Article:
In which a veteran of cultural studies seminars in the 1990s moves into academic administration and finds himself a married suburban father of two. Foucault, plus lawn care.
I was disappointed to see the discussion on Twitter when the news broke that the federal Department of Education was putting together a “teach-out” for Corinthian Colleges. Several people who should have known better described it as a “bailout,” and went on the attack against for-profits in general and Arne Duncan in particular.
A teach-out is not a bailout. A soft landing is still a landing.
Teach-outs are terminal semesters during which students who are within shouting distance of finishing their programs are allowed to finish, but nobody new can start. (The IHE story refers to some campuses still accepting new students, which I’ll admit is puzzling.) The idea is that being turned away from an institution is far less painful than being cut loose just before getting the degree. It’s substantially the same logic behind choosing hiring freezes over layoffs, but in this case, it’s applied primarily to students.
Since someone has to teach the remaining classes, teach-outs also provide some continuity of employment for the remaining faculty and staff. When a teach-out applies to an entire institution, rather than one program within it, I can only imagine the psychological state of the last people standing.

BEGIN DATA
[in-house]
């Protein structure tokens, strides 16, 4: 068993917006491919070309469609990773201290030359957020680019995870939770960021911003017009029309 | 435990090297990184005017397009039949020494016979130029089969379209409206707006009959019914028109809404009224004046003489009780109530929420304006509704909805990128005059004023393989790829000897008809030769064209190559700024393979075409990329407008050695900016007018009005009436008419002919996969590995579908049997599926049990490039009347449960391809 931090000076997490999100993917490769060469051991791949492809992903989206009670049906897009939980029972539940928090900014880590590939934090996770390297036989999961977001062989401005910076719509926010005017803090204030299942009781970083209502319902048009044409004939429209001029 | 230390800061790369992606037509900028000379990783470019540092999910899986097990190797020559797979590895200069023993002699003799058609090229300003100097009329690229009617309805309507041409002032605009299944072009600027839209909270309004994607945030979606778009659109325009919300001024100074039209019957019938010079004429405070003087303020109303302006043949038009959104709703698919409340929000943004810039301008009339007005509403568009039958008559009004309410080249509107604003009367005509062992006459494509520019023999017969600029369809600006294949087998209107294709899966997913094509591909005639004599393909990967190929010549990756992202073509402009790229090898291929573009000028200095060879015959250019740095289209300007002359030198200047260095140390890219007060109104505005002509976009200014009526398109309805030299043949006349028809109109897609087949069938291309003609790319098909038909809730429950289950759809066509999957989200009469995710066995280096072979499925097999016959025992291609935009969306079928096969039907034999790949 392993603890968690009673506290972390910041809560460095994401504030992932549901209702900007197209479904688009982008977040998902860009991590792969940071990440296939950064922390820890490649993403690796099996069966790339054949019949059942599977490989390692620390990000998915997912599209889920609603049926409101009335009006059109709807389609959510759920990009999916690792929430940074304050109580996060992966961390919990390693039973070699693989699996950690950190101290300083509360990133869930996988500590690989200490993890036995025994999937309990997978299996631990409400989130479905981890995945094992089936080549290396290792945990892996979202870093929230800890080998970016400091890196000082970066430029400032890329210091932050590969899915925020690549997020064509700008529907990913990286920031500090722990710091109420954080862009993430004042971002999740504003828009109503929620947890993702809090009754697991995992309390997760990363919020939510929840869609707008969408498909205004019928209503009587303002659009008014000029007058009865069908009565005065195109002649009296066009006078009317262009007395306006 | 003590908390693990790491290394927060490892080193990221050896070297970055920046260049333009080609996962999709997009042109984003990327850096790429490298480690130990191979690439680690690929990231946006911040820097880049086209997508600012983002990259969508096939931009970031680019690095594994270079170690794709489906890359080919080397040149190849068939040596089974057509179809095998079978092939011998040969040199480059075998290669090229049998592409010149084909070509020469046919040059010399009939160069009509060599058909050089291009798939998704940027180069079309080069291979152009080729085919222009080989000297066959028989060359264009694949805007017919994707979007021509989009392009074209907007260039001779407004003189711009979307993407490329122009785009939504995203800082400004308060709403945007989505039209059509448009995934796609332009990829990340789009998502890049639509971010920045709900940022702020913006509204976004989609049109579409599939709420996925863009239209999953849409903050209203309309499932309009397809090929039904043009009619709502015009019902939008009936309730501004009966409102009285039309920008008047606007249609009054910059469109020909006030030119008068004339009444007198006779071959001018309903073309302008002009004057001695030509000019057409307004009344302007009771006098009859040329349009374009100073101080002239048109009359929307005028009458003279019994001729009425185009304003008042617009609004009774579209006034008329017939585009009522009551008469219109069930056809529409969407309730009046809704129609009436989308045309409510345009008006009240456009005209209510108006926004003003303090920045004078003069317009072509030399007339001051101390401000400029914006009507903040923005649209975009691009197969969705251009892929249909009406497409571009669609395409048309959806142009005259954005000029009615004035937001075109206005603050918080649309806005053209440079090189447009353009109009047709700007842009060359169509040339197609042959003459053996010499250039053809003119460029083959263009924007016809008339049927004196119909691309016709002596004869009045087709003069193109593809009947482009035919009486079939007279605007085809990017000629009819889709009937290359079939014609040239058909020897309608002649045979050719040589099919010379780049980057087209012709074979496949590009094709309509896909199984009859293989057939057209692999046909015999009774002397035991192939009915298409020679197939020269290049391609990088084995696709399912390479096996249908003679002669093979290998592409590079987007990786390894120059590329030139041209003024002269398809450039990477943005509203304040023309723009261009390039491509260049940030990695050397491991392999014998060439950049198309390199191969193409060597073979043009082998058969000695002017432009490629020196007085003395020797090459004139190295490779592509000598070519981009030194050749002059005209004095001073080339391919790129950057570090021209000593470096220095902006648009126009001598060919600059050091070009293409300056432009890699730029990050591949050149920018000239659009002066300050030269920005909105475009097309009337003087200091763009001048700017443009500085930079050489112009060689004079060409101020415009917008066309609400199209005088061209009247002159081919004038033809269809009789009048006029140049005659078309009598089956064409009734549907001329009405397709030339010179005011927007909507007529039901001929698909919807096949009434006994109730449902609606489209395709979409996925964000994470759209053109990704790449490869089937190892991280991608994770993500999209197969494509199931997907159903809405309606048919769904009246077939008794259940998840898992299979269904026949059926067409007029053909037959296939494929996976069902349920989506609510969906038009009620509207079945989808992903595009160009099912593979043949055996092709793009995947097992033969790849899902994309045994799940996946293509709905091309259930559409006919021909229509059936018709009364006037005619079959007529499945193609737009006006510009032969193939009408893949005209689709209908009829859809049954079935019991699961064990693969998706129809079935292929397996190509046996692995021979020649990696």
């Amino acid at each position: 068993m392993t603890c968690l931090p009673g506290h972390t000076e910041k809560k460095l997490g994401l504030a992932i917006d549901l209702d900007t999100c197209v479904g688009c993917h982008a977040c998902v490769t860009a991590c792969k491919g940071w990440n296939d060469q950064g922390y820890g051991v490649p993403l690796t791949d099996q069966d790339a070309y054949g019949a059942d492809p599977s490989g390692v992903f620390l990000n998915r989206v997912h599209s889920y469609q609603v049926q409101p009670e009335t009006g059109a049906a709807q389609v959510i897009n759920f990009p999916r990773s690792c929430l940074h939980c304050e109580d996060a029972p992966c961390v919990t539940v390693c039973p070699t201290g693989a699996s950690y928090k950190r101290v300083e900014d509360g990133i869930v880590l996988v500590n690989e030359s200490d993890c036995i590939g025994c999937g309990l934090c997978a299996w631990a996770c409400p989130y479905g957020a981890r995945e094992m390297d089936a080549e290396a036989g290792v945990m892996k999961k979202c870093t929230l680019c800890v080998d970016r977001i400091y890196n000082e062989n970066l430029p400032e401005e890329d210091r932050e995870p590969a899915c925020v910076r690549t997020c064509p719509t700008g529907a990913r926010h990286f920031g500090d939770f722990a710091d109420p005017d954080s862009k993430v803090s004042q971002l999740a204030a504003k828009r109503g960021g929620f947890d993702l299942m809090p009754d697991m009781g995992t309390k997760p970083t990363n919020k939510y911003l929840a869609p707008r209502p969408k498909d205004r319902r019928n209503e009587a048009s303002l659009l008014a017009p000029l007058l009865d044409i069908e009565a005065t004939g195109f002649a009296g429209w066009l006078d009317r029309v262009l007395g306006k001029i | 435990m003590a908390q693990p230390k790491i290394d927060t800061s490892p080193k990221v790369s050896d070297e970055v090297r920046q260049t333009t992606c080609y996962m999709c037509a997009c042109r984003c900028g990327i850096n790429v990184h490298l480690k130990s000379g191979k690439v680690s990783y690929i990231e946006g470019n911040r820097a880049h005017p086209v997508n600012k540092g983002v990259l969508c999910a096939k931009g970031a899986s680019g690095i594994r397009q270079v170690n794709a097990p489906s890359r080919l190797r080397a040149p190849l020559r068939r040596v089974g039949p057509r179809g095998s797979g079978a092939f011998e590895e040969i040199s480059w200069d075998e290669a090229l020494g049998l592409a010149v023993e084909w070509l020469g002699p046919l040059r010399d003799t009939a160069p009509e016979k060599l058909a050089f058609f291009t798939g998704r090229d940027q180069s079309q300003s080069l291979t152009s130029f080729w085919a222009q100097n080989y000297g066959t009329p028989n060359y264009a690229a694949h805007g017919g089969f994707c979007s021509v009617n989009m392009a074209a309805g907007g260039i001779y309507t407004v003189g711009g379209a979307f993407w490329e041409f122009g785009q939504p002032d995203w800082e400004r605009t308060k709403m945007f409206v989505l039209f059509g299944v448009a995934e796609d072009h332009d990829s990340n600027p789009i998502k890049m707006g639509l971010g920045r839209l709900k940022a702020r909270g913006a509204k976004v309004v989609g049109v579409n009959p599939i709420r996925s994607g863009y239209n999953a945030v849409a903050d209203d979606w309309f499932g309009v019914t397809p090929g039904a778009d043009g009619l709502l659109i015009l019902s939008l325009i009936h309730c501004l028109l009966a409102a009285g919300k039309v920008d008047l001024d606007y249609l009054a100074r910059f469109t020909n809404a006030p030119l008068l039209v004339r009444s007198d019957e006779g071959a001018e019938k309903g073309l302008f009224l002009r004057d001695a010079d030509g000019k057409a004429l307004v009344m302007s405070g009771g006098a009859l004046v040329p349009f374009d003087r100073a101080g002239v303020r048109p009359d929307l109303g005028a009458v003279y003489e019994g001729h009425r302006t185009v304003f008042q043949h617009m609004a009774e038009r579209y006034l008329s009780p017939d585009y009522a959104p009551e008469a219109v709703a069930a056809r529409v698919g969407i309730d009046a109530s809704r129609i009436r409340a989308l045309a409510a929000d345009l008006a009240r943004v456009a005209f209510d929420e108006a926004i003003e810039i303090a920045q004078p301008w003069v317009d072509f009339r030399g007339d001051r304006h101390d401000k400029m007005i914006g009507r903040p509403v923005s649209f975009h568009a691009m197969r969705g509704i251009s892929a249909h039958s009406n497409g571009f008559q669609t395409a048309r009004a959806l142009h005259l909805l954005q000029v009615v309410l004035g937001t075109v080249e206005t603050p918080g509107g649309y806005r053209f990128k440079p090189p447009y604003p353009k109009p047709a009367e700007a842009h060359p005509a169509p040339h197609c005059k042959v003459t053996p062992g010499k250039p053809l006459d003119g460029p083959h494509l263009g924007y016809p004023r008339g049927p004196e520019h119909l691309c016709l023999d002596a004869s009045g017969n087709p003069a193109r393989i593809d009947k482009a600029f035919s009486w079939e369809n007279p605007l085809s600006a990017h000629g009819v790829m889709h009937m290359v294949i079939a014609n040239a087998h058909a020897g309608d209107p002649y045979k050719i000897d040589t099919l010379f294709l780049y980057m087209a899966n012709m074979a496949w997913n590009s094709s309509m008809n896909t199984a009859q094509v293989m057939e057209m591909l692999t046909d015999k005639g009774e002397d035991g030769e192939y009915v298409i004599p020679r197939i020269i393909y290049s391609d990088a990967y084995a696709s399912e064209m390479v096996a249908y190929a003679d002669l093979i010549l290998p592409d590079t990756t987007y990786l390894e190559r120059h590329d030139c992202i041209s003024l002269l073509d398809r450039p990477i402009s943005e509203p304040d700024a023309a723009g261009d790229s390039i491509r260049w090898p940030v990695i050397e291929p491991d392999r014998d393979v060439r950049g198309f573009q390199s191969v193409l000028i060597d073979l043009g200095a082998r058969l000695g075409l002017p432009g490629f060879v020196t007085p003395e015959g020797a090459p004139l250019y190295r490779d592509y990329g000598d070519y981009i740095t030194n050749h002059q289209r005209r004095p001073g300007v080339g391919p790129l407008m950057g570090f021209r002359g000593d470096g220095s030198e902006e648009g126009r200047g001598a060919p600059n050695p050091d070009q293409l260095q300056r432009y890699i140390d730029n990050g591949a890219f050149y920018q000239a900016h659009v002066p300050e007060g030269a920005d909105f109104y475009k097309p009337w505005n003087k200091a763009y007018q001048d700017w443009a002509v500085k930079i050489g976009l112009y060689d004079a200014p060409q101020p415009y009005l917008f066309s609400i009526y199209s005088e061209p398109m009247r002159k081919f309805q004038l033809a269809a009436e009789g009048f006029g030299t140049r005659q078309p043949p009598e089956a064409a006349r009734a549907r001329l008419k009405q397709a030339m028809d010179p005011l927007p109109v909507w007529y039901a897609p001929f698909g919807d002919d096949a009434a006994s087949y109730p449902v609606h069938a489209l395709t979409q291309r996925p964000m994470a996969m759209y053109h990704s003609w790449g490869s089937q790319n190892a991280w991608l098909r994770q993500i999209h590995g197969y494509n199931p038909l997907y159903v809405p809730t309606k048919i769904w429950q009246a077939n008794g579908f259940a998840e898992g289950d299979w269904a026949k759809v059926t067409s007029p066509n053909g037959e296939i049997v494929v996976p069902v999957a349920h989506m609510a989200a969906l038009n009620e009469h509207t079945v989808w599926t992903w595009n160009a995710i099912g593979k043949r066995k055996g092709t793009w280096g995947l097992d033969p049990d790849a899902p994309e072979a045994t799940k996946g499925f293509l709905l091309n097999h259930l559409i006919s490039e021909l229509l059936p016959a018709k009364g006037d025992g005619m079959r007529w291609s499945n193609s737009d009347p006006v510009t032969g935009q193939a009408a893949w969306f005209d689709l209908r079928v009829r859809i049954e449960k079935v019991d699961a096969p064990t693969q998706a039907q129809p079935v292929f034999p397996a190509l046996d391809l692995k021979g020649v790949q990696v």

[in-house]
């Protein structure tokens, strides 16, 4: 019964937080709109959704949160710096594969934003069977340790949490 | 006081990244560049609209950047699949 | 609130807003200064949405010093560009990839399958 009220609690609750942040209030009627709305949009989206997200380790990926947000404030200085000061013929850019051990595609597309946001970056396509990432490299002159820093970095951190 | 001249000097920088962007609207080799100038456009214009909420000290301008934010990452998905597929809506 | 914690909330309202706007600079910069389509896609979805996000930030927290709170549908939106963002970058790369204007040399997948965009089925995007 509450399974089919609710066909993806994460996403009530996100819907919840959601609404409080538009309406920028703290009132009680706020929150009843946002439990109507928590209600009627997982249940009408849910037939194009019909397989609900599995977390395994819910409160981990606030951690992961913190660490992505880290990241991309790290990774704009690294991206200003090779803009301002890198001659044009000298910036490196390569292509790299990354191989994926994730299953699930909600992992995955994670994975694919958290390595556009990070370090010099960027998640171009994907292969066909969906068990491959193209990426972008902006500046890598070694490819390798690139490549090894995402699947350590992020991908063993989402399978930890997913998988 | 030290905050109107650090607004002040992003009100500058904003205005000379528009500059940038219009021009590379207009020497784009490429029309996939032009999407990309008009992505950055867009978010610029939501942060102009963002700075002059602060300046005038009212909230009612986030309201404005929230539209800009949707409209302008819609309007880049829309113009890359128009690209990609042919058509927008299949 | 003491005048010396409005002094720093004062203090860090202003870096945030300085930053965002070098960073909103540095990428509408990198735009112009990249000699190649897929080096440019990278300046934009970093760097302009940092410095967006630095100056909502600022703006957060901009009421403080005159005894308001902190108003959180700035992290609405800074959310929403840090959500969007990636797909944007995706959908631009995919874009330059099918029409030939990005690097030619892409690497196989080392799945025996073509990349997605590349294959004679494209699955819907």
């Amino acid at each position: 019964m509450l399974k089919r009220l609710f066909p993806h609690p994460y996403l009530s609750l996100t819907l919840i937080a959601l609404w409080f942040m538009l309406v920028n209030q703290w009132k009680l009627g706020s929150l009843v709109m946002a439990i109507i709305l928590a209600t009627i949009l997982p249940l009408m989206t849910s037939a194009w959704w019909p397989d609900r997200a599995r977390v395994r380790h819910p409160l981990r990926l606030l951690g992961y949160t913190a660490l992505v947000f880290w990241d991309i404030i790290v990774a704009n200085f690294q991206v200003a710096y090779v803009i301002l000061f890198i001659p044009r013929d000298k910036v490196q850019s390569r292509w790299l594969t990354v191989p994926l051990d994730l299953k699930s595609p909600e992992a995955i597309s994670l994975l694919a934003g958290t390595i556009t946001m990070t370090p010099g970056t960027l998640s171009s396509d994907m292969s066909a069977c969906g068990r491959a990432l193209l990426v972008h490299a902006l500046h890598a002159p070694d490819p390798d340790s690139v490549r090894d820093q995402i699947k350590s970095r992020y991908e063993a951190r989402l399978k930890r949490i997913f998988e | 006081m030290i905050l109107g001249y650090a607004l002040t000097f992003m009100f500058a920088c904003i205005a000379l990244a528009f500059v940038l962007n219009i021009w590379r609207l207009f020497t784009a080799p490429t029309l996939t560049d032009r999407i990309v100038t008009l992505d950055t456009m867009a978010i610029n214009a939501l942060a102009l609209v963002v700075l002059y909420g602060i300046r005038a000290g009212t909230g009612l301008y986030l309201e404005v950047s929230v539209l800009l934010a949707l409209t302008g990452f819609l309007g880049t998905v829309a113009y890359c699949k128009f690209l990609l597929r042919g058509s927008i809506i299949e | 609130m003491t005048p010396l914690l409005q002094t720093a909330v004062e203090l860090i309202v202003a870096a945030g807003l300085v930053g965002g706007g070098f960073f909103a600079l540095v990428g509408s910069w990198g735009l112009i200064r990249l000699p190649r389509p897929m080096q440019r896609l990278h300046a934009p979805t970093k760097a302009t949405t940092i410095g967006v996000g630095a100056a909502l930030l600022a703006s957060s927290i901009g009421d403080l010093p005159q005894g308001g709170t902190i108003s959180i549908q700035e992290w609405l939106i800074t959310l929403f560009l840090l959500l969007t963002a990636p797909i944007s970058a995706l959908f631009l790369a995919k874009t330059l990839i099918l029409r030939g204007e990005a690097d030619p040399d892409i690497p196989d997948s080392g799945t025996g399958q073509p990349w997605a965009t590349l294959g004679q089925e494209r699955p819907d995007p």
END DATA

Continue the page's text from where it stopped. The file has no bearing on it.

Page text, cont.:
I haven’t seen formal research on this, but I wouldn’t be surprised if someone has. My guess is that a slow death spiral leads to a sort of adverse selection of personnel, in which the people with the most options in other places start taking them, leaving behind only those without any other options. That can’t be pretty. (I saw some of that at DeVry in 2002-3, when enrollments dove.) But a fast death would skip that step and catch almost everyone flat-footed. I would imagine that the cultural dynamics of a teach-out semester would be very different under a fast-death scenario than a slow-death one. If I had to guess, I’d imagine that many of the employees at the various Corinthian campuses were caught flat-footed. (Internal employee communication in for-profits tends to be, uh, selective.) I’m open to rebuttal on that by anyone who worked there.
From what I can tell, the Department of Education is taking the most hard-nosed position it can while still respecting the students who have been attending Corinthian. An abrupt, scorched-earth closing might have satisfied those who see profit as sin, but would have left both students and employees marooned.
I hope that the DoE, and interested folks in the worlds of higher ed journalism and policy, watch the unwinding of Corinthian closely as a case study. Given the overcapacity of higher education in much of the Northeast and Midwest, we’ll probably see progressively more teach-outs and closures in the next several years. I’d love to be wrong on that, but the demographics and economics are pretty compelling. As a sector, we’ll need to decide how we want teach-outs and closures handled. If they need to happen, we should at least get good at them.
The first step is recognizing what they actually are.
I won’t mourn Corinthian, but I question anyone who celebrates a massive loss of jobs, or the relatively abrupt abandonment of tens of thousands of students. Complaining that they didn’t suffer enough on the way out is petty, if not cruel.
Let’s learn from Corinthian’s case. It won’t be the last.
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